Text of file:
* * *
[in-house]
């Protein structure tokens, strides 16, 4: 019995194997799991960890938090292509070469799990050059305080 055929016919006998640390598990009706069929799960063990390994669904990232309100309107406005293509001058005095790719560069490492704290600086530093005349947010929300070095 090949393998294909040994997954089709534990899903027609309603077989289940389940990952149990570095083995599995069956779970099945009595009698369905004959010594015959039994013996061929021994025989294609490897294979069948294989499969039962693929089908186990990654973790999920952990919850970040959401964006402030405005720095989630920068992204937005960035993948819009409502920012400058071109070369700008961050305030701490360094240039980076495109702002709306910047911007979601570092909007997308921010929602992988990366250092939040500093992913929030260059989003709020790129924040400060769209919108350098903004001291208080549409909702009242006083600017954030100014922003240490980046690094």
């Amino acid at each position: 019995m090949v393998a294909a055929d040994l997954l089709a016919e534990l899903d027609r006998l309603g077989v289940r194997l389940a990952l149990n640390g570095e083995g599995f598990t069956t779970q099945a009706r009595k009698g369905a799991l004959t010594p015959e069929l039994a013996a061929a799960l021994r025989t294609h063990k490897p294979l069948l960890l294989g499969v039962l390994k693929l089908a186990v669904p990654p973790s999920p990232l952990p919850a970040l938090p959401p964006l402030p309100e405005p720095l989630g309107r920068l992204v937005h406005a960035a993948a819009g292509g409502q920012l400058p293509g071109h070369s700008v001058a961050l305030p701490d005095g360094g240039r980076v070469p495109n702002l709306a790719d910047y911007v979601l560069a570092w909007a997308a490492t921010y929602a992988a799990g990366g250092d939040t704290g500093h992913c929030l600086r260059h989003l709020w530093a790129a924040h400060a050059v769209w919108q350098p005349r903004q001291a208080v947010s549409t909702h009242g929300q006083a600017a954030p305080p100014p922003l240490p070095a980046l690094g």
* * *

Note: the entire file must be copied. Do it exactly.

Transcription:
[in-house]
């Protein structure tokens, strides 16, 4: 019995194997799991960890938090292509070469799990050059305080 055929016919006998640390598990009706069929799960063990390994669904990232309100309107406005293509001058005095790719560069490492704290600086530093005349947010929300070095 090949393998294909040994997954089709534990899903027609309603077989289940389940990952149990570095083995599995069956779970099945009595009698369905004959010594015959039994013996061929021994025989294609490897294979069948294989499969039962693929089908186990990654973790999920952990919850970040959401964006402030405005720095989630920068992204937005960035993948819009409502920012400058071109070369700008961050305030701490360094240039980076495109702002709306910047911007979601570092909007997308921010929602992988990366250092939040500093992913929030260059989003709020790129924040400060769209919108350098903004001291208080549409909702009242006083600017954030100014922003240490980046690094």
């Amino acid at each position: 019995m090949v393998a294909a055929d040994l997954l089709a016919e534990l899903d027609r006998l309603g077989v289940r194997l389940a990952l149990n640390g570095e083995g599995f598990t069956t779970q099945a009706r009595k009698g369905a799991l004959t010594p015959e069929l039994a013996a061929a799960l021994r025989t294609h063990k490897p294979l069948l960890l294989g499969v039962l390994k693929l089908a186990v669904p990654p973790s999920p990232l952990p919850a970040l938090p959401p964006l402030p309100e405005p720095l989630g309107r920068l992204v937005h406005a960035a993948a819009g292509g409502q920012l400058p293509g071109h070369s700008v001058a961050l305030p701490d005095g360094g240039r980076v070469p495109n702002l709306a790719d910047y911007v979601l560069a570092w909007a997308a490492t921010y929602a992988a799990g990366g250092d939040t704290g500093h992913c929030l600086r260059h989003l709020w530093a790129a924040h400060a050059v769209w919108q350098p005349r903004q001291a208080v947010s549409t909702h009242g929300q006083a600017a954030p305080p100014p922003l240490p070095a980046l690094g």